Hanging Hermitage

There are seasons to paint landscapes. One of the best is late autumn when Jordan’s air gets clearer, adding more focus, sharpness and color intensity to the subject.

In the slopes below, stood some oak trees and a few big cubes of rock that once tumbled from the massive cliff in the process of creating the Great Rift Valley. Between the rounded masses of oak, in dark green, and the angular masses of rock, in golden ochre, patches of soil were trapped as a binding skin. The total composition was one of tranquility and stillness, like a vast arrangement of still life, crisp, arranged at the foot of the cliff and gradually disappearing into the wide-angle horizon of Jordan Valley. Adding to this visual symphony was a man with a mule, plowing the fragmented patches of soil. For the painting of this landscape, nothing would have been better than this man adding lines of blood-red by scarring the surface of soil, opening, line after line, the moist inner layer. The plow was like a knife scarring living skin, as in some eternal ritual of a strange ethnic event. With every new line that the plow added, the brush followed, laden in maroon pigment and water; for the painting of this landscape had to cope with a moving composition at it appears from Muallaga.

Before arriving to Muallaga “the hanging place”, you descend the goat-track that passes by a big pine tree and brings you at the foot of the cliff. From below, one small window facing southwest can be seen and next to it to the west a bigger opening is tucked away where the massive rocks meet. Here, a difficult, dangerous and intelligent climbing way must be found.

With careful inspection, you spot stepping gaps, alternating, right- left- right- left.  These small niches, orange-size, are placed for crawling vertically up. The problem, that heightens the excitement, and adds to the risk, is that some of these stepping holes are heavily eroded or polished by use, making it difficult to have a safe grip.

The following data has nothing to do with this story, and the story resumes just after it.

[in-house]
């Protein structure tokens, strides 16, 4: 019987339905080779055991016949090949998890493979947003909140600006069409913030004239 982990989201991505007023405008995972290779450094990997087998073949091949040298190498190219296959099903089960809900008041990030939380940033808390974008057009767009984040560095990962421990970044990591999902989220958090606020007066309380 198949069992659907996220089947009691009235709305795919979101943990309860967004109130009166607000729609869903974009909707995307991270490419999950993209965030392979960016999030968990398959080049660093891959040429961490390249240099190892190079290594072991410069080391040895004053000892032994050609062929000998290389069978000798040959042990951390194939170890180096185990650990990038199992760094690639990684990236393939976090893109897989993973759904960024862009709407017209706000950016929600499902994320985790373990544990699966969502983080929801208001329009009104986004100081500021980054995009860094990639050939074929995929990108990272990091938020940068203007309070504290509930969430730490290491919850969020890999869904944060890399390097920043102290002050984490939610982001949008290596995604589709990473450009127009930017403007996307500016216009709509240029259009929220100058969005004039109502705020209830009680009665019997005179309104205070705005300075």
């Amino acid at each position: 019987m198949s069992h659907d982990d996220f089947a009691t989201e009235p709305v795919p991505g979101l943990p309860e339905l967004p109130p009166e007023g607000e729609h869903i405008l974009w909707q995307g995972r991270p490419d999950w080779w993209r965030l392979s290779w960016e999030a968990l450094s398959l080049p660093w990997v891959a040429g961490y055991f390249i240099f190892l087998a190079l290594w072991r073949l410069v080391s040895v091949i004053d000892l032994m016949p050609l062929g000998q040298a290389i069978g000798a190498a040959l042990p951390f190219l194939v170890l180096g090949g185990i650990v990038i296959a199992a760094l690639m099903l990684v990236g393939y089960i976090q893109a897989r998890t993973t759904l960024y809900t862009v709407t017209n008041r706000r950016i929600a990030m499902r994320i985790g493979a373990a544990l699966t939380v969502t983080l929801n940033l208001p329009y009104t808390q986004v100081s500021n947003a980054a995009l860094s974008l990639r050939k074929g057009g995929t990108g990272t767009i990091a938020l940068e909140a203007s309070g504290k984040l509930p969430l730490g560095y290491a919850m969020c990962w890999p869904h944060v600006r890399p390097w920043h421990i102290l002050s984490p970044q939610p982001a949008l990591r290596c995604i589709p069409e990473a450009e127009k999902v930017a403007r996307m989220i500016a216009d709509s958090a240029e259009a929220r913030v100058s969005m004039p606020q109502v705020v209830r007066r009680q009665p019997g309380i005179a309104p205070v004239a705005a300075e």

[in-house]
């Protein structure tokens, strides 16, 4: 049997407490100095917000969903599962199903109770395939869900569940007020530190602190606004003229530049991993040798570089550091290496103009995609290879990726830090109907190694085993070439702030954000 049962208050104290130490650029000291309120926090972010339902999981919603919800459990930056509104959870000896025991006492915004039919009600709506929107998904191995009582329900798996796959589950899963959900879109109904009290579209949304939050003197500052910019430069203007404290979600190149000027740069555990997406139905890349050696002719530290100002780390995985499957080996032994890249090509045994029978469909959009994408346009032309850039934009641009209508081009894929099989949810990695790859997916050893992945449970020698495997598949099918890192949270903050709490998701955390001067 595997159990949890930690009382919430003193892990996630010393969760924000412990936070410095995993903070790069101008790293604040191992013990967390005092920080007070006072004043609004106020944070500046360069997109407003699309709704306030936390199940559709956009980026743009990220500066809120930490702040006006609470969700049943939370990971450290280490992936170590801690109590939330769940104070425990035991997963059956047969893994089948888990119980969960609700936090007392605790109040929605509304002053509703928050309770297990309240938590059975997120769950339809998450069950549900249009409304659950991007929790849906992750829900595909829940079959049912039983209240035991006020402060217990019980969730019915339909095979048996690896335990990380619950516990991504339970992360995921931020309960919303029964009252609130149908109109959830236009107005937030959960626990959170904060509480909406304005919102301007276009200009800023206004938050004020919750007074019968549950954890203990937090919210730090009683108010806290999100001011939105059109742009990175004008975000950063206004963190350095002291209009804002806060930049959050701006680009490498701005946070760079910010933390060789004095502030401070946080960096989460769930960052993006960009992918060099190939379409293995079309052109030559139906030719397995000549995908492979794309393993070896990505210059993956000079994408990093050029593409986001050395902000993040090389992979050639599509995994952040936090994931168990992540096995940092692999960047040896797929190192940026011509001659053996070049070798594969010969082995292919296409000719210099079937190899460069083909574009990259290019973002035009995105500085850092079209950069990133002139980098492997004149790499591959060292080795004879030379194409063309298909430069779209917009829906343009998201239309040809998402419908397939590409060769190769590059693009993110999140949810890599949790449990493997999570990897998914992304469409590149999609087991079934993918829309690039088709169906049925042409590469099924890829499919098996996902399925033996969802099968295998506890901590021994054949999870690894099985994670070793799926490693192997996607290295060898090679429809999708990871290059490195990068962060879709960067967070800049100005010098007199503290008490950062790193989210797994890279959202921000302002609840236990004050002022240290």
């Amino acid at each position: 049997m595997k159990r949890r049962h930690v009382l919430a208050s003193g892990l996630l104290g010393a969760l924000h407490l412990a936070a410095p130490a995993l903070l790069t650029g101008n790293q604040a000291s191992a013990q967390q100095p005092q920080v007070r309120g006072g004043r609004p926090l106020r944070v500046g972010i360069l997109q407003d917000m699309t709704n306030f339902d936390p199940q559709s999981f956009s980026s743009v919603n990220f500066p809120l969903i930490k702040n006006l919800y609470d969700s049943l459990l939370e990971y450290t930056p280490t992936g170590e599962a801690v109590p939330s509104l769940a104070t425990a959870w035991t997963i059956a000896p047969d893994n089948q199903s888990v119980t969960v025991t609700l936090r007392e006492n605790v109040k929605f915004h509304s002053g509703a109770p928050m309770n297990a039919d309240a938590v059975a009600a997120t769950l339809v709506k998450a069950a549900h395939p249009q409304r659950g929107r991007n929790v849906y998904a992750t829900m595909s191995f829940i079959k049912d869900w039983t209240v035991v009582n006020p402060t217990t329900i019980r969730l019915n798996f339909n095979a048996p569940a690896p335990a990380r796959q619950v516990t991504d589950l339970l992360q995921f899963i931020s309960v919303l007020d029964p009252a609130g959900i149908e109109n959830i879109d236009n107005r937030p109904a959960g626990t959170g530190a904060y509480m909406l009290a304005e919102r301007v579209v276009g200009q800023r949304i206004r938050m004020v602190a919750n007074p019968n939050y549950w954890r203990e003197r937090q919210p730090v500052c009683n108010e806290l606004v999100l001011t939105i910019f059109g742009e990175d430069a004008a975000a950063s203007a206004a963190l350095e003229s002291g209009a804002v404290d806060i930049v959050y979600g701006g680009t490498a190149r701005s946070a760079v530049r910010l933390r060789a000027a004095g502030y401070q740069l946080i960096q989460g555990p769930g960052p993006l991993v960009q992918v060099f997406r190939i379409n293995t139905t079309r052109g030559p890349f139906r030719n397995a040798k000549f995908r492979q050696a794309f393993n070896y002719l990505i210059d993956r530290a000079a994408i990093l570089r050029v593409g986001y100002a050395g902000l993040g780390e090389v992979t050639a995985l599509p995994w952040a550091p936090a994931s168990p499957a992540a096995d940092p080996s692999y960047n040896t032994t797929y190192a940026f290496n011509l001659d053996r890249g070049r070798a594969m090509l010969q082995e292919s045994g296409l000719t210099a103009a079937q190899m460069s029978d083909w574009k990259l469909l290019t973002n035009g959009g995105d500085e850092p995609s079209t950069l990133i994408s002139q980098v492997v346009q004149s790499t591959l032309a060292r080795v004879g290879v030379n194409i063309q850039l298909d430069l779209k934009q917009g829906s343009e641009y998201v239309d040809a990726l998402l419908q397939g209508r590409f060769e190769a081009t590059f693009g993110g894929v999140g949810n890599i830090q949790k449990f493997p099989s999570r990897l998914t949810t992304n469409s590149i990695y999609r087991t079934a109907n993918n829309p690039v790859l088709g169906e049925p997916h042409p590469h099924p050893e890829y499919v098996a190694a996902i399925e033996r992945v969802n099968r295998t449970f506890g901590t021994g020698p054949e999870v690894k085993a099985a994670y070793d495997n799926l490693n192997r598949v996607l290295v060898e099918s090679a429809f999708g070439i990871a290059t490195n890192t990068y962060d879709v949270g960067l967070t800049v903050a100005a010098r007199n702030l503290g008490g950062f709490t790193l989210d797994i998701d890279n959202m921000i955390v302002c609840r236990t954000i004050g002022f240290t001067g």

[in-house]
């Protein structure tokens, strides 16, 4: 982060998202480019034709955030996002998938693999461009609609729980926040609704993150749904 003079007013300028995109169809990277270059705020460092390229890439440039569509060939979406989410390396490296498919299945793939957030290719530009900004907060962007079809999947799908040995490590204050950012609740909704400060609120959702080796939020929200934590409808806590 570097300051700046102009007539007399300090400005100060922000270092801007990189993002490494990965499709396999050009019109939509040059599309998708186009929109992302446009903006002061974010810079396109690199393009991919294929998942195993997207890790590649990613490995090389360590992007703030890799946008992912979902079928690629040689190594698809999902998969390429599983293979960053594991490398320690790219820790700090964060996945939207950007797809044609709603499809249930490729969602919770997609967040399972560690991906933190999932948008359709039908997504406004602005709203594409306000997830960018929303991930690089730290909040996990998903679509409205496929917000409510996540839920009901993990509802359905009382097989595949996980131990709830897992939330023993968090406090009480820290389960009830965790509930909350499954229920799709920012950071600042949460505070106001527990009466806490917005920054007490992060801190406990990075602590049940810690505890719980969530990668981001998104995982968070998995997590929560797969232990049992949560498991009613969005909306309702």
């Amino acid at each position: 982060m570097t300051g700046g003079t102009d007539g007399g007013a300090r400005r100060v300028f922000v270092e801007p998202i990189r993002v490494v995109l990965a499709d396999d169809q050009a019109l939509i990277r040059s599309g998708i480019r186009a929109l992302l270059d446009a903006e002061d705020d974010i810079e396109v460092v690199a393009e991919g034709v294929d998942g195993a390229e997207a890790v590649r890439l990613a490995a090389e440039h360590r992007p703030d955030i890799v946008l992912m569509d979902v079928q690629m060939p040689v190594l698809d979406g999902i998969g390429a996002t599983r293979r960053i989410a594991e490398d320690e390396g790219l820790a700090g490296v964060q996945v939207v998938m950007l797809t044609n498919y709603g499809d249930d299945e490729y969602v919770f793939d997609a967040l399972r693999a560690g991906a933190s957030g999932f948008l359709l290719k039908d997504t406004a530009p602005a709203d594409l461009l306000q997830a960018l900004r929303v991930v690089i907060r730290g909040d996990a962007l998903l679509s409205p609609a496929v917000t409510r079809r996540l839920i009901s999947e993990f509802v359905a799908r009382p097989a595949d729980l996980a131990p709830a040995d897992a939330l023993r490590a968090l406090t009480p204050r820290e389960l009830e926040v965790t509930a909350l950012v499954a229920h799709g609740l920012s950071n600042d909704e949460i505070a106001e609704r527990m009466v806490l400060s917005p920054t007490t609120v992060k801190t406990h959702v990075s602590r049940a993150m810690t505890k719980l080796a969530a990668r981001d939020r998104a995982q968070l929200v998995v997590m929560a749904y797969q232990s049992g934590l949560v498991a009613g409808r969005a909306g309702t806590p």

Assuming you found Muallaga, and managed to climb the 4-5 meter rock-ladder, you then arrive to a kind of a balcony. The edge of this balcony has a small water reservoir that the hermit(s) must have planned for. Looking on the face of the rock, above, you can spot a channel 15cm x 15cm, chiseled to direct rain water in.

The balcony extends inward creating an irregular space like a living room of about 2.5 x 3 meters. From the end of this space, towards the valley, you descend a few steps to find a “bedroom” or rather a bed-space of elongated shape, which can provide a place for two. This room ends magnetically with a small window about 60 x 50cm. From this window, the distant view of Jerusalem appears as if looking through a zoom-lens.

Towards the mountain, the most important room can be found –a chapel. This is the sacred spiritual space reserved for prayers. After almost crawling into this space, due to the accumulation of soil, you find a relatively squarish room with vaulted ceiling.

In many locations of this monolithic structure, one can find niches and shelves; some still retain a little of the black soot of lighting fire.

Muallaga can be dated to the Byzantine 5th century AD, when hermits and solitary worship became a fad. Pottery fragments below also indicate use of space during later Islamic periods.

Muallaga is a beautiful secret place, it might not be known even to archaeologists at the Department of Antiquities. 

This destination is to be kept a secret.  The place is difficult to climb to, and somewhat dangerous. It is also such a small and fragile spot that is better kept away from visitors; if one finds it by chance then the visit is legitimately earned. For those curious to locate this spot, pay attention to context and surrounding environment. For those familiar with Jordan’s rock layers and vegetation habitats, locating the place can become easier. Look for the few hints in the text, good luck.